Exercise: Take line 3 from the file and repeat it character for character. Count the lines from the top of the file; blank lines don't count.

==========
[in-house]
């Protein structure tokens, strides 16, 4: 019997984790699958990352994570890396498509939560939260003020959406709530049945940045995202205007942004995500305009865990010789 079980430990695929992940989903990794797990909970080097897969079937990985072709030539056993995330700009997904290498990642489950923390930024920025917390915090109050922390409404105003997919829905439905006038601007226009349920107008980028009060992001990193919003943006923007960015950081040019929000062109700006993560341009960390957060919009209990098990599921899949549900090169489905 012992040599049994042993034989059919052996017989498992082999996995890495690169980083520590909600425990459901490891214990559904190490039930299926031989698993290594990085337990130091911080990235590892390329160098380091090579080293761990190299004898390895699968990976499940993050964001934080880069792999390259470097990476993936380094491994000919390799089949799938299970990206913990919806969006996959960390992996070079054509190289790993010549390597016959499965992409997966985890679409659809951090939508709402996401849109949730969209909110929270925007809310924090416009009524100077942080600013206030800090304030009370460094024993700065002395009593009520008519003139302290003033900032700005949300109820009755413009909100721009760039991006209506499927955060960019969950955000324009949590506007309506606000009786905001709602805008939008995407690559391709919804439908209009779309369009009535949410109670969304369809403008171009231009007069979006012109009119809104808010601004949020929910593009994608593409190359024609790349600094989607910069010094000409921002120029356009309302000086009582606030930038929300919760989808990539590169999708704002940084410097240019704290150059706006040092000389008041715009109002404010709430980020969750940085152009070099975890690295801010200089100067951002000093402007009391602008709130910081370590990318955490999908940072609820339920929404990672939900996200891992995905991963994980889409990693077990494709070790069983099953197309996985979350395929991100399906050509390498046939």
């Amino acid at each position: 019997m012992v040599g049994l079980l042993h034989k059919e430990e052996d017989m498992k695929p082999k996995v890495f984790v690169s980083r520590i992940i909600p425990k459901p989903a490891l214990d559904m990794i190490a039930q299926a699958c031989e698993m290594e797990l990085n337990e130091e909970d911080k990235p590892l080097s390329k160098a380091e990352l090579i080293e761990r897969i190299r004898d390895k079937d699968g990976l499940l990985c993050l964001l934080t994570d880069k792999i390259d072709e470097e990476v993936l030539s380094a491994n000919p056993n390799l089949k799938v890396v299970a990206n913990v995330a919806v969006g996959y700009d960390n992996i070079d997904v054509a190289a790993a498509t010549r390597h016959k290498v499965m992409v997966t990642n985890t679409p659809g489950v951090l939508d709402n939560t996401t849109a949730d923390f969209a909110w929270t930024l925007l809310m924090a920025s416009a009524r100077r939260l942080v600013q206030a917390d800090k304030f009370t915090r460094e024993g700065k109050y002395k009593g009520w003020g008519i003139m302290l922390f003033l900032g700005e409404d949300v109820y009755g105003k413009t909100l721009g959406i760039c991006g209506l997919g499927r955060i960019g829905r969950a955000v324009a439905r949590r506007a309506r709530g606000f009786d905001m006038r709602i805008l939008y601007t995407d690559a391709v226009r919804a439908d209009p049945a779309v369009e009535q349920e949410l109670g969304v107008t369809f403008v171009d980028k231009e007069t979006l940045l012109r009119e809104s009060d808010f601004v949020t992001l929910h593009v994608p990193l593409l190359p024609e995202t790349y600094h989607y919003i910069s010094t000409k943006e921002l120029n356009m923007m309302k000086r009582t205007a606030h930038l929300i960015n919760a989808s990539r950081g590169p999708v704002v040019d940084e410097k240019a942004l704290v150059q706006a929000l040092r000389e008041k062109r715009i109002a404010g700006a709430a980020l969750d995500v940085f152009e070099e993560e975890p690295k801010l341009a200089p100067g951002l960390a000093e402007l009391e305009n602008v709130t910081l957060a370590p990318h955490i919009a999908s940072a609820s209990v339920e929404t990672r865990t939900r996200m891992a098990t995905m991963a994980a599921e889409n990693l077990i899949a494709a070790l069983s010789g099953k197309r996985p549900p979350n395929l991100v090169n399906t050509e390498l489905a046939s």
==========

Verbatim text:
């Amino acid at each position: 019997m012992v040599g049994l079980l042993h034989k059919e430990e052996d017989m498992k695929p082999k996995v890495f984790v690169s980083r520590i992940i909600p425990k459901p989903a490891l214990d559904m990794i190490a039930q299926a699958c031989e698993m290594e797990l990085n337990e130091e909970d911080k990235p590892l080097s390329k160098a380091e990352l090579i080293e761990r897969i190299r004898d390895k079937d699968g990976l499940l990985c993050l964001l934080t994570d880069k792999i390259d072709e470097e990476v993936l030539s380094a491994n000919p056993n390799l089949k799938v890396v299970a990206n913990v995330a919806v969006g996959y700009d960390n992996i070079d997904v054509a190289a790993a498509t010549r390597h016959k290498v499965m992409v997966t990642n985890t679409p659809g489950v951090l939508d709402n939560t996401t849109a949730d923390f969209a909110w929270t930024l925007l809310m924090a920025s416009a009524r100077r939260l942080v600013q206030a917390d800090k304030f009370t915090r460094e024993g700065k109050y002395k009593g009520w003020g008519i003139m302290l922390f003033l900032g700005e409404d949300v109820y009755g105003k413009t909100l721009g959406i760039c991006g209506l997919g499927r955060i960019g829905r969950a955000v324009a439905r949590r506007a309506r709530g606000f009786d905001m006038r709602i805008l939008y601007t995407d690559a391709v226009r919804a439908d209009p049945a779309v369009e009535q349920e949410l109670g969304v107008t369809f403008v171009d980028k231009e007069t979006l940045l012109r009119e809104s009060d808010f601004v949020t992001l929910h593009v994608p990193l593409l190359p024609e995202t790349y600094h989607y919003i910069s010094t000409k943006e921002l120029n356009m923007m309302k000086r009582t205007a606030h930038l929300i960015n919760a989808s990539r950081g590169p999708v704002v040019d940084e410097k240019a942004l704290v150059q706006a929000l040092r000389e008041k062109r715009i109002a404010g700006a709430a980020l969750d995500v940085f152009e070099e993560e975890p690295k801010l341009a200089p100067g951002l960390a000093e402007l009391e305009n602008v709130t910081l957060a370590p990318h955490i919009a999908s940072a609820s209990v339920e929404t990672r865990t939900r996200m891992a098990t995905m991963a994980a599921e889409n990693l077990i899949a494709a070790l069983s010789g099953k197309r996985p549900p979350n395929l991100v090169n399906t050509e390498l489905a046939s």